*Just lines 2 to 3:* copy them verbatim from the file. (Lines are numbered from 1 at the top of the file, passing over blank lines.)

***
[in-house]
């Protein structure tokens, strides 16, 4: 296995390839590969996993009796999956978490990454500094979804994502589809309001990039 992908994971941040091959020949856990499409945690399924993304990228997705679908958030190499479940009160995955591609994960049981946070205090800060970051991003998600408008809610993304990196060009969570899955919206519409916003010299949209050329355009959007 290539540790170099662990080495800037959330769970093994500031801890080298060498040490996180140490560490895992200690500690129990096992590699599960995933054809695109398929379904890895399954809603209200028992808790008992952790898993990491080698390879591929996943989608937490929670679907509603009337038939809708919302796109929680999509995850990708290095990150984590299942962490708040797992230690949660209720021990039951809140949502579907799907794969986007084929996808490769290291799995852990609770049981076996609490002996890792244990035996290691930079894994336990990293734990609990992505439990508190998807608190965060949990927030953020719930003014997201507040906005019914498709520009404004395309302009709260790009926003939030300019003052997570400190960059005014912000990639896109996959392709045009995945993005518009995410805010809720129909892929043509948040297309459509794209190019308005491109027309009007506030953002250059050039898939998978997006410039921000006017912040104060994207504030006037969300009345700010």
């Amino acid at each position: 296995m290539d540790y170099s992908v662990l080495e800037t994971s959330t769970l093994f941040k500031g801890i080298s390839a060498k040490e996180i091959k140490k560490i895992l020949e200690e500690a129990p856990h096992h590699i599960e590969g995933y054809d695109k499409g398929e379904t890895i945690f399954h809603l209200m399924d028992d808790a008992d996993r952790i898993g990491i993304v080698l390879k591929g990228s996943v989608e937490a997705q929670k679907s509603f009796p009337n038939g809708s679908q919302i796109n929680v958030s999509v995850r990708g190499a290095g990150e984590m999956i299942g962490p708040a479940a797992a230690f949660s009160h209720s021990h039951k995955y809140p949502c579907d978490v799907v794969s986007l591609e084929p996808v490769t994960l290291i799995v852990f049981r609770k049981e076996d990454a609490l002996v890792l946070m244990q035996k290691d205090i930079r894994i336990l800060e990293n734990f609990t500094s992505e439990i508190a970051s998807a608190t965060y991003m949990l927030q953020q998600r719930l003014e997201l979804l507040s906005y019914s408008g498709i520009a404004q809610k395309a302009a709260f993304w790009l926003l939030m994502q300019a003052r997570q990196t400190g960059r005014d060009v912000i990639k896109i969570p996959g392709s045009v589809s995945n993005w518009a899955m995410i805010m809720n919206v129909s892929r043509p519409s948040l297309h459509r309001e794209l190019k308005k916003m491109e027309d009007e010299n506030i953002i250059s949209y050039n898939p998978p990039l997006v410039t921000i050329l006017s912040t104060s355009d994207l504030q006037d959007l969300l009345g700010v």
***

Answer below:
């Protein structure tokens, strides 16, 4: 296995390839590969996993009796999956978490990454500094979804994502589809309001990039 992908994971941040091959020949856990499409945690399924993304990228997705679908958030190499479940009160995955591609994960049981946070205090800060970051991003998600408008809610993304990196060009969570899955919206519409916003010299949209050329355009959007 290539540790170099662990080495800037959330769970093994500031801890080298060498040490996180140490560490895992200690500690129990096992590699599960995933054809695109398929379904890895399954809603209200028992808790008992952790898993990491080698390879591929996943989608937490929670679907509603009337038939809708919302796109929680999509995850990708290095990150984590299942962490708040797992230690949660209720021990039951809140949502579907799907794969986007084929996808490769290291799995852990609770049981076996609490002996890792244990035996290691930079894994336990990293734990609990992505439990508190998807608190965060949990927030953020719930003014997201507040906005019914498709520009404004395309302009709260790009926003939030300019003052997570400190960059005014912000990639896109996959392709045009995945993005518009995410805010809720129909892929043509948040297309459509794209190019308005491109027309009007506030953002250059050039898939998978997006410039921000006017912040104060994207504030006037969300009345700010």
């Amino acid at each position: 296995m290539d540790y170099s992908v662990l080495e800037t994971s959330t769970l093994f941040k500031g801890i080298s390839a060498k040490e996180i091959k140490k560490i895992l020949e200690e500690a129990p856990h096992h590699i599960e590969g995933y054809d695109k499409g398929e379904t890895i945690f399954h809603l209200m399924d028992d808790a008992d996993r952790i898993g990491i993304v080698l390879k591929g990228s996943v989608e937490a997705q929670k679907s509603f009796p009337n038939g809708s679908q919302i796109n929680v958030s999509v995850r990708g190499a290095g990150e984590m999956i299942g962490p708040a479940a797992a230690f949660s009160h209720s021990h039951k995955y809140p949502c579907d978490v799907v794969s986007l591609e084929p996808v490769t994960l290291i799995v852990f049981r609770k049981e076996d990454a609490l002996v890792l946070m244990q035996k290691d205090i930079r894994i336990l800060e990293n734990f609990t500094s992505e439990i508190a970051s998807a608190t965060y991003m949990l927030q953020q998600r719930l003014e997201l979804l507040s906005y019914s408008g498709i520009a404004q809610k395309a302009a709260f993304w790009l926003l939030m994502q300019a003052r997570q990196t400190g960059r005014d060009v912000i990639k896109i969570p996959g392709s045009v589809s995945n993005w518009a899955m995410i805010m809720n919206v129909s892929r043509p519409s948040l297309h459509r309001e794209l190019k308005k916003m491109e027309d009007e010299n506030i953002i250059s949209y050039n898939p998978p990039l997006v410039t921000i050329l006017s912040t104060s355009d994207l504030q006037d959007l969300l009345g700010v």